Qualifying based on your Debt-to-Income Ratio is one thing, but remember to budget for the additional expenses of maintaining multiple properties. Everything from mortgage payments, increased property taxes and hazard insurance to unexpected repairs should be factored into your final decision.

What If I Rent My Current Property?

This scenario presents the “maybe” and the “it depends” answers to the question.

If you’re not quite qualified to carry both mortgages, you may have to rent the other property in order to offset the mortgage payment.

In that scenario, the lender will typically only count 75% of the monthly rent you are proposing to receive.

So if you are going to receive $1000 a month in rent and your current payment is $1500, the lender is going to factor in an additional $750 of monthly liabilities in your overall Debt-to-Income Ratios.

Another detail that can present a huge hurdle is the reserve requirement and equity ratio most lenders have. In some cases, if you are going to rent out your current home, you will need to have at least 25% equity in order to offset your payment with the proposed rent you will receive.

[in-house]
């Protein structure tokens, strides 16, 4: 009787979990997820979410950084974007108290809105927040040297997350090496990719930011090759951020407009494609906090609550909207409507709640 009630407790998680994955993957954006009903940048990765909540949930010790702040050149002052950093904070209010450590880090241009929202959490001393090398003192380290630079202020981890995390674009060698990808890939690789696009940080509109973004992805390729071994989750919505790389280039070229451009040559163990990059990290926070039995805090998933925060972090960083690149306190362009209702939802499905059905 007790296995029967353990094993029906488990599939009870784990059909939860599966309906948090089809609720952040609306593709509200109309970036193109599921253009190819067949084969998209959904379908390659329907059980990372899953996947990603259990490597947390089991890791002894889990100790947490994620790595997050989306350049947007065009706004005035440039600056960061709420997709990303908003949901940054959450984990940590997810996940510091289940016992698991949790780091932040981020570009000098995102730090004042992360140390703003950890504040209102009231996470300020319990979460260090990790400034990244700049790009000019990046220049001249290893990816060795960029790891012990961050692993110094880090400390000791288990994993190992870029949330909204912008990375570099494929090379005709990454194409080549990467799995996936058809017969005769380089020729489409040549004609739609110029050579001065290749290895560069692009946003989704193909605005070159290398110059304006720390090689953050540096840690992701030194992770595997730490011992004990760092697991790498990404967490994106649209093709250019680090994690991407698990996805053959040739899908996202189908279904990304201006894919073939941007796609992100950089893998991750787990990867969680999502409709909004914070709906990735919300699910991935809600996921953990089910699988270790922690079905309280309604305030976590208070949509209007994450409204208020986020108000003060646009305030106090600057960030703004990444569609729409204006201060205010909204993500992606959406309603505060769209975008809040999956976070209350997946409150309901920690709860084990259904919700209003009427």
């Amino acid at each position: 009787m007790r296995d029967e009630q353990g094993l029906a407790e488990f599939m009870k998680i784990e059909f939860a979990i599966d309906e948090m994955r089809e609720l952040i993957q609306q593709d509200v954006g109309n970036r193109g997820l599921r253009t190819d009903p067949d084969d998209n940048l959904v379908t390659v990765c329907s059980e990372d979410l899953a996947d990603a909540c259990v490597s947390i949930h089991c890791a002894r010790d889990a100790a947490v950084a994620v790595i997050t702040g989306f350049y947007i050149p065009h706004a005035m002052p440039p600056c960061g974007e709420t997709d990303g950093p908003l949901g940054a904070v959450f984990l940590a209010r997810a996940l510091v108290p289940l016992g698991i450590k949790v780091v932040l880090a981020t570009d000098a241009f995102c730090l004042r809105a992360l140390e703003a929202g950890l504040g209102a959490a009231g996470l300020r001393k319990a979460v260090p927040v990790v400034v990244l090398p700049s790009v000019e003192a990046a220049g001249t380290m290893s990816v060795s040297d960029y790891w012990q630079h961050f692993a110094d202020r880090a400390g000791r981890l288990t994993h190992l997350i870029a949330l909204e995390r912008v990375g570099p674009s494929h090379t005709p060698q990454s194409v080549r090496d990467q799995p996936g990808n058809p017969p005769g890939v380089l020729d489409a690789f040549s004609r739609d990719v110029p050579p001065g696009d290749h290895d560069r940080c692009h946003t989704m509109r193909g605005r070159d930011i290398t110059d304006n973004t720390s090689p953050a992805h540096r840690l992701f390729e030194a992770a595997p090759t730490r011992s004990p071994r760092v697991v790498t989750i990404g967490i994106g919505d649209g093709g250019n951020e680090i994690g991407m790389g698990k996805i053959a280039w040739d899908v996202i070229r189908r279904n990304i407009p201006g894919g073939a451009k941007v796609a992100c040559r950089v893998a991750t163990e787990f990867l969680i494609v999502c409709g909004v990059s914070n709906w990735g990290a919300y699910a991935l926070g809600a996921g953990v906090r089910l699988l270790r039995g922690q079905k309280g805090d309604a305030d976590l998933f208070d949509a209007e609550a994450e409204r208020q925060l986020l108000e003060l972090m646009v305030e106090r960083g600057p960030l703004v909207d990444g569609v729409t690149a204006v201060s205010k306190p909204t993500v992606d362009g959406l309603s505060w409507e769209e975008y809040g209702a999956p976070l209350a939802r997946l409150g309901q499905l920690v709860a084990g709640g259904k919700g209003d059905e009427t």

Without that hefty amount of equity, you will have to qualify to afford BOTH mortgage payments. You will also need some significant cash in the bank.

Generally, lenders will require six months reserve on the old property, as well as six month reserves on the new property.

For example, if you have a $1500 payment on your old house and are buying a home with a $2000 monthly payment, you will need over $21,000 in the bank.

Keep in mind, this reserve requirement is incremental to your down payment on the new property.

What If I Can’t Qualify Based On Both Mortgage Payments?

This answer is pretty straightforward, and doesn’t require a financial calculator to figure out.

If you are in this situation, then you will have to sell your current home before buying a new one.

If you aren’t sure of the value of the home or how your local market is performing, give us a ring and we’ll happily refer you to a great real estate agent that is in tune with property values in your neighborhood.

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As you can tell, purchasing one home while living in another can be a very complicated transaction.  Please feel free to contact us anytime so we can review your specific situation and suggest the proper action plan.

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Related Articles – Mortgage Approval Process:

Making Sure Your Cash-To-Close Comes From The Proper Source

Providing proper asset documentation and the actual source of the funds is a critical element of the loan closing process.